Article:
The process of regular testing also supports transparency when working with professionals. Parents are encouraged to disclose any use of substances prior to testing and this honesty in proceedings is promoted by the FDAC team as well as the judge. It facilitates the process of change for parents who have previously sought to hide the nature of their substance use because of the fear of repercussion and stigma.
A recovery process often includes lapses and relapses and a parent’s response to these episodes provides critical information when making a prognosis for the future. If parents are able to disclose the nature of their lapse as quickly as possible after the event, despite their feelings of guilt and failure, and if they are willing to undertake drug testing to corroborate their self-reports, these are markers of the cognitive and behavioural change that are needed. This information can then be used in targeted interventions to increase their insight into the events preceding their lapse or relapse (triggers, unhelpful thinking styles) and, more importantly, to identify strategies that can help establish firmer recovery foundations for the future. Some parents find it helpful to ask for an increase in testing over a short period of time, to motivate them when emotional resources are depleted. The aim of the team is always to reduce the extent to which testing is relied upon as an agent of change, and to move from this to a parent’s increased use of internal resilience and effective coping strategies.
Complexities of testing
Testing is fraught with complexity. Different methods have different detection windows, different cut-off levels, and–arguably–some can be more open than others to adulteration and/or being affected by environmental factors. Moreover, there has been considerable publicity recently about unreliable forensic toxicology results from two laboratories and these are no longer in operation.
Testing is not a marker of abstinence. It is possible that parents can infrequently use low amounts of illicit substances that are either below cut-off detection levels or not within the testing detection windows. It is possible, too, that false positives and false negatives can be present in samples, and some results cannot determine levels or frequency of use accurately. Hair strand test results can sometimes include the presence of substances from a time prior to the testing window, either because the hair has stopped growing in the months before the test (a resting hair phase) or because the rate of growth has been variable. Breathalyser results only reveal alcohol present in the system at the time of testing, not at any other time, and other forms of alcohol testing, including hair strand and blood analysis, only reflect whether there are any biological markers that support chronic excessive alcohol use. The variability of how alcohol is used and the impact this has on the safe care of children is far more complex than simply whether or not levels of use reach what is considered to be a chronic and excessive level.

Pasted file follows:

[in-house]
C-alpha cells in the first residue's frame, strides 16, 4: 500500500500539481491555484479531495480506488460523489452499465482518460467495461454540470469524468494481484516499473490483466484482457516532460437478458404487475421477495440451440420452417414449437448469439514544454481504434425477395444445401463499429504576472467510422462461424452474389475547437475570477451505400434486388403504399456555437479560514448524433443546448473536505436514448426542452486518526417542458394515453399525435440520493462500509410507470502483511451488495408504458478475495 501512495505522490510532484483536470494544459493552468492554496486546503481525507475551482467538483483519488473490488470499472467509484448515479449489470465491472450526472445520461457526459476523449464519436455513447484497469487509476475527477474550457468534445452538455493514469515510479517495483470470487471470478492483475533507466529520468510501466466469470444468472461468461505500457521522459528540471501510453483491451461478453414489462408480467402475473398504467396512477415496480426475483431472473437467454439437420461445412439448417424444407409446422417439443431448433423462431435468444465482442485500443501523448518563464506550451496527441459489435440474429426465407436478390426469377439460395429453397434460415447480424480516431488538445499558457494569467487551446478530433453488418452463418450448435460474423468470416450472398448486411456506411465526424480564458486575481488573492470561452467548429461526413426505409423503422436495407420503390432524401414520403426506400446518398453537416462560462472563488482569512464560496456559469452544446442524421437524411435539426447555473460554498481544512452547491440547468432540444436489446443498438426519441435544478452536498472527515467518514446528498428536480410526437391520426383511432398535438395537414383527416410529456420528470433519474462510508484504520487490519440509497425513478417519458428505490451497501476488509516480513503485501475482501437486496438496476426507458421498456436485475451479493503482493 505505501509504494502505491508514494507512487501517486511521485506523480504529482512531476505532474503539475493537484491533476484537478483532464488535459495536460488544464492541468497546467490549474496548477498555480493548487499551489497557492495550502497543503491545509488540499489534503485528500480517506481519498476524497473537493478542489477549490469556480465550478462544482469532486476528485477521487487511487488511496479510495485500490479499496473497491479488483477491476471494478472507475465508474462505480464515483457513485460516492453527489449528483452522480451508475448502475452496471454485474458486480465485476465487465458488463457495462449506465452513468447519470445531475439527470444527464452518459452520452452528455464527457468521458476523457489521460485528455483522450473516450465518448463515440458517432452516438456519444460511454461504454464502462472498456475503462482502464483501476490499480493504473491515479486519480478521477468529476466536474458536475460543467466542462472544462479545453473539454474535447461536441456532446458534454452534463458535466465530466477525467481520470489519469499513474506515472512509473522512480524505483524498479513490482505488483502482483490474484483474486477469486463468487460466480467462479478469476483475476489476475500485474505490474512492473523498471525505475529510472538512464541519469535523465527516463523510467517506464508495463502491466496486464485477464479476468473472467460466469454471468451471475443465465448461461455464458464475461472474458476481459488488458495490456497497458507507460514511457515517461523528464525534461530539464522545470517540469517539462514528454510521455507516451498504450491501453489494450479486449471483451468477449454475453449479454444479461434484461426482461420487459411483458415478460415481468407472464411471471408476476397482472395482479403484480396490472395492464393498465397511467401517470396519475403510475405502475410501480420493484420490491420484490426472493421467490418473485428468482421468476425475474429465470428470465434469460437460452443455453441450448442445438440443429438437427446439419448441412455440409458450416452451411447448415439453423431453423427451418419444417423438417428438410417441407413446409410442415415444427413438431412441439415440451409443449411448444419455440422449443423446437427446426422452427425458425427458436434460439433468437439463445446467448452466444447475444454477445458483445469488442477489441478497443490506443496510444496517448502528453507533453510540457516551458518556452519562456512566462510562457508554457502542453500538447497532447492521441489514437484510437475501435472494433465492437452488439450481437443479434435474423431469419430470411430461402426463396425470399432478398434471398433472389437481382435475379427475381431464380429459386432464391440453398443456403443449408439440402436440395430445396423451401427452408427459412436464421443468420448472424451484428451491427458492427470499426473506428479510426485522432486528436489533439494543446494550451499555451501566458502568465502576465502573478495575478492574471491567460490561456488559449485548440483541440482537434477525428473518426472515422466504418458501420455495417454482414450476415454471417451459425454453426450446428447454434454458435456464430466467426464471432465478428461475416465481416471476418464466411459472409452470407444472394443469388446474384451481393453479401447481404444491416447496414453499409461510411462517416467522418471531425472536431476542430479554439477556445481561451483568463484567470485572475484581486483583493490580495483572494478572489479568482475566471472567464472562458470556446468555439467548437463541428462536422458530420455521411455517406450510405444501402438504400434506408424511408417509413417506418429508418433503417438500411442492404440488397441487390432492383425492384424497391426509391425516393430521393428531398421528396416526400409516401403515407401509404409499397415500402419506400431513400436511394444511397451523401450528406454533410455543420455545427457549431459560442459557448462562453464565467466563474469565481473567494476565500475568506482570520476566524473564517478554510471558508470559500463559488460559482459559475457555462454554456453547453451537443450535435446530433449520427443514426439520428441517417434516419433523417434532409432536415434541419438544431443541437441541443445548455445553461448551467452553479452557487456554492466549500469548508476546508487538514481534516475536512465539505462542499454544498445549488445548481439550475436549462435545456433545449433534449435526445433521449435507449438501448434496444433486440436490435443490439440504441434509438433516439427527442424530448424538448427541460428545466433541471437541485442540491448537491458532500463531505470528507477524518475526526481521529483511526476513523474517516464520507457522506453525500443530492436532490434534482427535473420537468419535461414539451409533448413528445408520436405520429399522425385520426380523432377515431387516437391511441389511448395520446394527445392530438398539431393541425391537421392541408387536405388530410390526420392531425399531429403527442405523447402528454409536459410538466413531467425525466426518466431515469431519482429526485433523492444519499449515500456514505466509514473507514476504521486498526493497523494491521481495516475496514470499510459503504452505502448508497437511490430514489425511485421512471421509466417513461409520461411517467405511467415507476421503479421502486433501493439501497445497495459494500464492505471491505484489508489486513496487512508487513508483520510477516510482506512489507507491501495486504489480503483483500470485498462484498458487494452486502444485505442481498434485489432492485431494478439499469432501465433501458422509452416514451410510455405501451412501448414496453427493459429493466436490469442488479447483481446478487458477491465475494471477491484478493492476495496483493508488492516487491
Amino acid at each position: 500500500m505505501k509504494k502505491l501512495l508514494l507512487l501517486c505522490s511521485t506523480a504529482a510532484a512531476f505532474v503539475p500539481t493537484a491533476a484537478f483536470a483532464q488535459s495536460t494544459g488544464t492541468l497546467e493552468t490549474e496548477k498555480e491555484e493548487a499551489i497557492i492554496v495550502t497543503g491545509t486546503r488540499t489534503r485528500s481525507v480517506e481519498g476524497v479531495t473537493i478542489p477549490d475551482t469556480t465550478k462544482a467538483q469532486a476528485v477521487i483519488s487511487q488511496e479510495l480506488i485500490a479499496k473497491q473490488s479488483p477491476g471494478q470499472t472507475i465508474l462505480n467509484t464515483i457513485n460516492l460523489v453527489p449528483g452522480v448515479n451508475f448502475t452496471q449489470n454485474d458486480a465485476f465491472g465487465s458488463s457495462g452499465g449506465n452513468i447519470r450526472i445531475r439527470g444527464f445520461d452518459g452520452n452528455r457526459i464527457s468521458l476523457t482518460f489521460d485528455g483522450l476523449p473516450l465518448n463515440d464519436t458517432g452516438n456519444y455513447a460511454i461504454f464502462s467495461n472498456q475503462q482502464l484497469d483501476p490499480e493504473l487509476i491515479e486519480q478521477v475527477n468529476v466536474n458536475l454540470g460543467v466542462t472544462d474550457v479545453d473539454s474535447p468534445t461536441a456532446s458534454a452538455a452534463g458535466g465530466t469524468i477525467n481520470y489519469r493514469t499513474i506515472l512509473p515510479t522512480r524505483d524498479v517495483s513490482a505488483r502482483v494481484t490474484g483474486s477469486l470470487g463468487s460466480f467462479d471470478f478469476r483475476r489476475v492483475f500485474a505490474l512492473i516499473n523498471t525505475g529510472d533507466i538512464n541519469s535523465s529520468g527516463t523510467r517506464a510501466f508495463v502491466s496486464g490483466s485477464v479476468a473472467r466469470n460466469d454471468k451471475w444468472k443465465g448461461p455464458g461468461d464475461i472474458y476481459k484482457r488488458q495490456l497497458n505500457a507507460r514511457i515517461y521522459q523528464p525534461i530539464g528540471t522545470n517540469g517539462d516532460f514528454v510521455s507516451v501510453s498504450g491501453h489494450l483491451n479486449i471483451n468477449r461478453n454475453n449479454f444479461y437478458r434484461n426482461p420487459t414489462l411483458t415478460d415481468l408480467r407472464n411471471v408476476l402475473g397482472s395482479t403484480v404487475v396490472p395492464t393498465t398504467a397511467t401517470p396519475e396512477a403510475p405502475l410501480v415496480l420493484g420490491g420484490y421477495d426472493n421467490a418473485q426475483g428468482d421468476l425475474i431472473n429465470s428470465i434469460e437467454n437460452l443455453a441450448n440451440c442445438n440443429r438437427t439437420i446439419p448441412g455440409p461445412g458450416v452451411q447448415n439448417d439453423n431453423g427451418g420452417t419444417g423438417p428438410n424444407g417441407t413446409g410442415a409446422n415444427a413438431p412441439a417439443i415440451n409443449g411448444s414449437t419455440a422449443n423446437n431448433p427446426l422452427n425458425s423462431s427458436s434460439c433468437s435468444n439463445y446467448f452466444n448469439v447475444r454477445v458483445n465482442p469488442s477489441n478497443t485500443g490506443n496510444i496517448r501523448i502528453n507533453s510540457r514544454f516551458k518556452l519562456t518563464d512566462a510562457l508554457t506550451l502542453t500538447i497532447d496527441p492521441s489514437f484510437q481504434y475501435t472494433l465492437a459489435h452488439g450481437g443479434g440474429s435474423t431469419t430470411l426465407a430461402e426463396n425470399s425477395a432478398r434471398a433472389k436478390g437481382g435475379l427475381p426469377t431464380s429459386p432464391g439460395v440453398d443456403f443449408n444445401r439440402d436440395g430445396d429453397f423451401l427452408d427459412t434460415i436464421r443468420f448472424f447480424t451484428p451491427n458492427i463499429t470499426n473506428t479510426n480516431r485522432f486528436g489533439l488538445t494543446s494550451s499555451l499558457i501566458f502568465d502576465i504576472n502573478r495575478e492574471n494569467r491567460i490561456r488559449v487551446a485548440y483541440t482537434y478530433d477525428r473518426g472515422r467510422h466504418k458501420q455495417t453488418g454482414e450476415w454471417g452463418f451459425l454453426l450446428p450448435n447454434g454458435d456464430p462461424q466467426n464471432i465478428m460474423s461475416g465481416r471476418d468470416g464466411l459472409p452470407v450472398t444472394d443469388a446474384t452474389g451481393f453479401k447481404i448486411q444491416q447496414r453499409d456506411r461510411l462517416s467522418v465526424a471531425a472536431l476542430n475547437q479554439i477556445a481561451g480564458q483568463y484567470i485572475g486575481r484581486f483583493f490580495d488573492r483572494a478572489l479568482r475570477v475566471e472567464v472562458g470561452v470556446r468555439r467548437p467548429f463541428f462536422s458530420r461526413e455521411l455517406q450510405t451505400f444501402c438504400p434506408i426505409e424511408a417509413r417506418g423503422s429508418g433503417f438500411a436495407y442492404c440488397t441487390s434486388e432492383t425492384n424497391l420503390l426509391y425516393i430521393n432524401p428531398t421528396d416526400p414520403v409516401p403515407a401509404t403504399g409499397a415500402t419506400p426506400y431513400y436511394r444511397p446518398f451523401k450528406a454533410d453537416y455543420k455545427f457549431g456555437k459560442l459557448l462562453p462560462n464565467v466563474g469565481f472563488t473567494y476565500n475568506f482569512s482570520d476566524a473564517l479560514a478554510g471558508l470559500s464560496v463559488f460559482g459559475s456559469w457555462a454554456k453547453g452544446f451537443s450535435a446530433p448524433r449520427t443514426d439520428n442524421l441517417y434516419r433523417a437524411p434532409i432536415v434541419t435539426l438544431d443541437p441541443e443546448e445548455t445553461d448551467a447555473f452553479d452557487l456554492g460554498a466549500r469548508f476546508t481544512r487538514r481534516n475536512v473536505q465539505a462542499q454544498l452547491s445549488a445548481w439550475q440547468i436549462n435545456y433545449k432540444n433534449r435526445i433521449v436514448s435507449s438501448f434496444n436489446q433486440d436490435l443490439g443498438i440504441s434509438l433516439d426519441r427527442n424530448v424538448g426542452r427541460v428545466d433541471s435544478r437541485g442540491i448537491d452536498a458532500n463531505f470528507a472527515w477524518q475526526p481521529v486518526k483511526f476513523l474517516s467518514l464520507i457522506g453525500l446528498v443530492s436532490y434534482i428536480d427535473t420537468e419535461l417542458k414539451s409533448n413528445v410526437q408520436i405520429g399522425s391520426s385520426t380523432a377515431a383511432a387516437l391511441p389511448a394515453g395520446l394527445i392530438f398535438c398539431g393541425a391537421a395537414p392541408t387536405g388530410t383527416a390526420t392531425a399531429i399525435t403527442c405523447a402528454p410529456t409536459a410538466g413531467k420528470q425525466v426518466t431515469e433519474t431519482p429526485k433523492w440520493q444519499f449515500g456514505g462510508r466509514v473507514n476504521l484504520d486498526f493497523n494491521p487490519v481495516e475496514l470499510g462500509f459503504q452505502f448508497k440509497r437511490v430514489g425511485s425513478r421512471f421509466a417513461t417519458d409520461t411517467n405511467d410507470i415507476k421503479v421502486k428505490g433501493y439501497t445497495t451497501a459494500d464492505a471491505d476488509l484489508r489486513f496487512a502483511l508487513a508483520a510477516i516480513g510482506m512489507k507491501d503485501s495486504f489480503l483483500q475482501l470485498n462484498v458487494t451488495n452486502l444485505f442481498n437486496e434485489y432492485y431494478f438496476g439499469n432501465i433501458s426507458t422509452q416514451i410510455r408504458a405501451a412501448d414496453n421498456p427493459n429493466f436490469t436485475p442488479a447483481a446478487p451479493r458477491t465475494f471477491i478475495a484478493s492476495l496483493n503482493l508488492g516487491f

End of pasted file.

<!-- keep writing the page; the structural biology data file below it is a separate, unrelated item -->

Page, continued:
Testing can also be something of a red herring at times. An over focus on test results can divert attention away from other risky and relevant issues for families, such as domestic abuse or poor mental health.
A fair trial for change
While there are undoubtedly complexities regarding the use of testing itdoeshave a place within care proceedings where parental alcohol and/or drug misuse feature. In FDAC, testing is used to complement the iterative assessment and intensive intervention process.
Testing should be proportionate. Testing that is too frequent, and doesn’t meet the clinical needs of the case, doesn’t support a therapeutic process and undermines a parent’s belief that change can be seen in other areas of their behaviour. On the other hand, an under focus on testing can lead to gaps in evidence at a later stage.
Testing is a necessary part of gathering information: it helps provides a fuller understanding of the issues underlying the dependence on alcohol and/or other drugs, as well as of the impact this has on parents’ care of their children. It should be viewed as part of a more substantive assessment that takes account of the interplay between other inter- and intra- personal factors.
After all, recovery for our parents is not about providing drug free tests, but about achieving a different way of life. This is about a life of new thought processes, child-centred lifestyles, financial stability, a pro-social social network, better time management, improved family functioning and better ways of dealing with life’s challenges. Change and evidence of change are aspects of the broader context of recovery and, ultimately, the most reliable markers of sustainable recovery are often overwhelmingly evident in the parents and children themselves.
The work of the National Unit and news from the FDAC sites is available atwww.fdac.org. Read more about how the model works in practice, how the national rollout is going, new developments and findings from research via the FDAC Blog Series found here.
You can follow the FDAC National Unit on Twitter @FDAC_NU